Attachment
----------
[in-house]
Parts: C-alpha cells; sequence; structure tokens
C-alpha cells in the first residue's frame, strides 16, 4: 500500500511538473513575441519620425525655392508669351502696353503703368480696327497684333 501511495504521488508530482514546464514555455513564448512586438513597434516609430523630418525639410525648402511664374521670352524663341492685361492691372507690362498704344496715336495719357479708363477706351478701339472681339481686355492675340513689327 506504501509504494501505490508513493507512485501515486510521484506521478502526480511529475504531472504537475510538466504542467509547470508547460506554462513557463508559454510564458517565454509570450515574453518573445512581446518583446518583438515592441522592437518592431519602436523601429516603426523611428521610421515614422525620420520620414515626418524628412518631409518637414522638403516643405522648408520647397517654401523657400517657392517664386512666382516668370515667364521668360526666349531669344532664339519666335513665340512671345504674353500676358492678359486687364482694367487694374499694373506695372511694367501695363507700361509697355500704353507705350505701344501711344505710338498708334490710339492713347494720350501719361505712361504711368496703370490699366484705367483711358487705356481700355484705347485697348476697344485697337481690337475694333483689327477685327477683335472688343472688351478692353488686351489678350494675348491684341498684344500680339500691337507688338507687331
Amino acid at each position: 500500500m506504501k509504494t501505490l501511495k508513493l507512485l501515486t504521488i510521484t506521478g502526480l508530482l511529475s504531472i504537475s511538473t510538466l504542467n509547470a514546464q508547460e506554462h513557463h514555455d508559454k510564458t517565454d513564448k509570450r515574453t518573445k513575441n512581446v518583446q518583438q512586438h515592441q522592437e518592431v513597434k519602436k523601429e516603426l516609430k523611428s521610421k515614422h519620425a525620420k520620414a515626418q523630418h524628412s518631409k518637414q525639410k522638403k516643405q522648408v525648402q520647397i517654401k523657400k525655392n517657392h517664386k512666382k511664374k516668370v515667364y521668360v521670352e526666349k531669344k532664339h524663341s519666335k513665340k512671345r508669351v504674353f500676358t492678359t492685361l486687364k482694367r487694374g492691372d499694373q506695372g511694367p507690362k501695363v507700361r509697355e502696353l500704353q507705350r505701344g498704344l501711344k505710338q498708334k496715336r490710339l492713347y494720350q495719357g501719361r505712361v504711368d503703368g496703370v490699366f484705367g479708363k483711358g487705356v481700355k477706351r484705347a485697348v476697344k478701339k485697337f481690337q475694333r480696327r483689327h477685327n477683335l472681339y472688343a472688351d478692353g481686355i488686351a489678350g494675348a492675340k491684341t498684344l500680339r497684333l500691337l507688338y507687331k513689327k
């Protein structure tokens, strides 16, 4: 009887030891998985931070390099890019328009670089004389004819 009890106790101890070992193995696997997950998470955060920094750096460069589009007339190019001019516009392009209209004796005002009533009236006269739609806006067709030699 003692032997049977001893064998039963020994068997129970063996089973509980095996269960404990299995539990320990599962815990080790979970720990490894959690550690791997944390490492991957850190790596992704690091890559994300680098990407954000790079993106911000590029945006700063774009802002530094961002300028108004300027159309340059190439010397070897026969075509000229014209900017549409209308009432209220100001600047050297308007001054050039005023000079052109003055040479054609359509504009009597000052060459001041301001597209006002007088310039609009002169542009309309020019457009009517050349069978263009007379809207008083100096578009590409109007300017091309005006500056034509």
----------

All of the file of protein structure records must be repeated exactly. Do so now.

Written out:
[in-house]
Parts: C-alpha cells; sequence; structure tokens
C-alpha cells in the first residue's frame, strides 16, 4: 500500500511538473513575441519620425525655392508669351502696353503703368480696327497684333 501511495504521488508530482514546464514555455513564448512586438513597434516609430523630418525639410525648402511664374521670352524663341492685361492691372507690362498704344496715336495719357479708363477706351478701339472681339481686355492675340513689327 506504501509504494501505490508513493507512485501515486510521484506521478502526480511529475504531472504537475510538466504542467509547470508547460506554462513557463508559454510564458517565454509570450515574453518573445512581446518583446518583438515592441522592437518592431519602436523601429516603426523611428521610421515614422525620420520620414515626418524628412518631409518637414522638403516643405522648408520647397517654401523657400517657392517664386512666382516668370515667364521668360526666349531669344532664339519666335513665340512671345504674353500676358492678359486687364482694367487694374499694373506695372511694367501695363507700361509697355500704353507705350505701344501711344505710338498708334490710339492713347494720350501719361505712361504711368496703370490699366484705367483711358487705356481700355484705347485697348476697344485697337481690337475694333483689327477685327477683335472688343472688351478692353488686351489678350494675348491684341498684344500680339500691337507688338507687331
Amino acid at each position: 500500500m506504501k509504494t501505490l501511495k508513493l507512485l501515486t504521488i510521484t506521478g502526480l508530482l511529475s504531472i504537475s511538473t510538466l504542467n509547470a514546464q508547460e506554462h513557463h514555455d508559454k510564458t517565454d513564448k509570450r515574453t518573445k513575441n512581446v518583446q518583438q512586438h515592441q522592437e518592431v513597434k519602436k523601429e516603426l516609430k523611428s521610421k515614422h519620425a525620420k520620414a515626418q523630418h524628412s518631409k518637414q525639410k522638403k516643405q522648408v525648402q520647397i517654401k523657400k525655392n517657392h517664386k512666382k511664374k516668370v515667364y521668360v521670352e526666349k531669344k532664339h524663341s519666335k513665340k512671345r508669351v504674353f500676358t492678359t492685361l486687364k482694367r487694374g492691372d499694373q506695372g511694367p507690362k501695363v507700361r509697355e502696353l500704353q507705350r505701344g498704344l501711344k505710338q498708334k496715336r490710339l492713347y494720350q495719357g501719361r505712361v504711368d503703368g496703370v490699366f484705367g479708363k483711358g487705356v481700355k477706351r484705347a485697348v476697344k478701339k485697337f481690337q475694333r480696327r483689327h477685327n477683335l472681339y472688343a472688351d478692353g481686355i488686351a489678350g494675348a492675340k491684341t498684344l500680339r497684333l500691337l507688338y507687331k513689327k
């Protein structure tokens, strides 16, 4: 009887030891998985931070390099890019328009670089004389004819 009890106790101890070992193995696997997950998470955060920094750096460069589009007339190019001019516009392009209209004796005002009533009236006269739609806006067709030699 003692032997049977001893064998039963020994068997129970063996089973509980095996269960404990299995539990320990599962815990080790979970720990490894959690550690791997944390490492991957850190790596992704690091890559994300680098990407954000790079993106911000590029945006700063774009802002530094961002300028108004300027159309340059190439010397070897026969075509000229014209900017549409209308009432209220100001600047050297308007001054050039005023000079052109003055040479054609359509504009009597000052060459001041301001597209006002007088310039609009002169542009309309020019457009009517050349069978263009007379809207008083100096578009590409109007300017091309005006500056034509």